Chris Donnelly

/Chris Donnelly

About Chris Donnelly

Chris Donnelly represents investors who have lost money in their securities investments as a result of negligence or abuse. He began his legal career on Wall St. in 1986, during the formative years of structured finance. He then spent over twenty years in the securities industry as a bond analyst, primarily for rating agencies and bond trading desks. Throughout his career, Chris has published many articles on various aspects of structured finance and the bond market. His practice is devoted primarily to institutional investors such as depositories, insurance companies, pension and endowment funds.He holds an undergraduate degree from Rutgers and graduated from law school at The University of Pennsylvania. He also holds an LLM degree in taxation from New York University. He has the distinction of being admitted in 3 states, New York, California and New Jersey.

A “Small” Claims Avenue of Redress for Investors

We have commented in this space before on the starkly discouraging facts facing investors contemplating bringing legal action to redress the wrong doings of Wall Street.  To […]

By |April 15th, 2014|Categories: Wall Street|Tags: , , , , , |0 Comments

Beware of Equity-Indexed Annuities

In its January 2014 posting of disciplinary actions, FINRA disclosed that it had disciplined a broker in Wisconsin for ‘selling away’ (i.e. selling without the […]

By |March 24th, 2014|Categories: Products|Tags: , , , , , , , , |2 Comments

The Wall Street Journal on FINRA – Asleep on Duty Again

Yesterday, the Wall Street Journal (WSJ) published a front page story detailing the results of an analysis that they conducted examining the efficacy of FINRA’s monitoring of the bankruptcies and criminal charges against securities brokers.  FINRA is the regulator of first resort of the brokerage industry and brokers are required to disclose to FINRA bankruptcies, and most criminal charges and convictions.  Certain criminal convictions will obviously result in the loss of a securities broker’s privileges to sell securities.  Bankruptcies are often a red-flag of financial duress or irresponsibility and, according to the WSJ, there is a significant correlation of bankruptcies and regulatory violations in its analysis. […]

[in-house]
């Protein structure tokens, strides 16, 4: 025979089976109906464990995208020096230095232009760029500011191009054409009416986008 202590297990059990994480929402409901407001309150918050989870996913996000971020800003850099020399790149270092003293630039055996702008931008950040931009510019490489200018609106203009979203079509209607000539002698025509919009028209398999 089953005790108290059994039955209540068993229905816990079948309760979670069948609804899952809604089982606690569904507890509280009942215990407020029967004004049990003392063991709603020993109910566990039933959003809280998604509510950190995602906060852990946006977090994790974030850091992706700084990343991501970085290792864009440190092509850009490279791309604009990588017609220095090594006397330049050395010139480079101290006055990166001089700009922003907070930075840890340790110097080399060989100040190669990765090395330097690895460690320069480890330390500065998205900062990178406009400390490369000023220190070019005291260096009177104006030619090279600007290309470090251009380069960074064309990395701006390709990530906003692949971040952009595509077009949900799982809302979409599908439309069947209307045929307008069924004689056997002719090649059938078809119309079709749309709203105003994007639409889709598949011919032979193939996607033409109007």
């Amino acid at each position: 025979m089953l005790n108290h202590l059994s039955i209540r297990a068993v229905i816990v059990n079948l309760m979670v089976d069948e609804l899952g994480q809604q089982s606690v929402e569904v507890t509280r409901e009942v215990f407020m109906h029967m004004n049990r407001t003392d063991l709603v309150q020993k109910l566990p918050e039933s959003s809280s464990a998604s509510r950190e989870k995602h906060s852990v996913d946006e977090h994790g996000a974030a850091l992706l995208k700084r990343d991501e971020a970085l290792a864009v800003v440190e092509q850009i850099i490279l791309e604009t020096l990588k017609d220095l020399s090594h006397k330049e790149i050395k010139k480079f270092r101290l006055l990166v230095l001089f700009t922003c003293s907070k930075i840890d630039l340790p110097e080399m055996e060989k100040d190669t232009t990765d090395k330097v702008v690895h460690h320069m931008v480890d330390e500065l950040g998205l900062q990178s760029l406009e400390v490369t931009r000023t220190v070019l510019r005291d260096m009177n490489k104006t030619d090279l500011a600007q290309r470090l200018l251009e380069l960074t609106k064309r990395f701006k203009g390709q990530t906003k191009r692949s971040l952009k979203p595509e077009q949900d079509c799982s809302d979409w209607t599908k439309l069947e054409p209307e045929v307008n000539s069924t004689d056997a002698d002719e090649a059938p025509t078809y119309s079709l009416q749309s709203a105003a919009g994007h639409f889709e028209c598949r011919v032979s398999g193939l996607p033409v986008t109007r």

By |March 7th, 2014|Categories: Washington|Tags: , , , , |0 Comments

Financial Abuse of Elders

Financial abuse of elders can be prevented or stopped.  If the abuse has already occurred, its tragic results can often be rectified to a significant degree.  However, the individual’s rights must be vigorously asserted in a system that is confusing and often unfairly biased in favor of the financial industry and against individuals. […]

The LIBOR Scandal

In recent months, civil suits have revealed that during the depths of the financial crisis, in the official quotes given to the British Bankers Association (BBA) to be used in calculating the London Interbank Offered Rate (LIBOR), many Wall Street firms were deliberately and dramatically understating their cost of funds in an effort to depress LIBOR. […]

By |February 6th, 2014|Categories: Wall Street|Tags: , , , , , |0 Comments

Madoff 5 Years Later – Part 2, FINRA

A little over five years ago, Bernie Madoff confessed that for decades he had been running a massive Ponzi scheme.  February 4th marked the 5 year anniversary of the testimony of Harry Markopolos before the U.S. House of Representatives Committee on Financial Services.  Markopolos spent eight years repeatedly trying to prompt the SEC to take action against Madoff, which it never did.


By |February 5th, 2014|Categories: Scams|Tags: , , , , , , , |1 Comment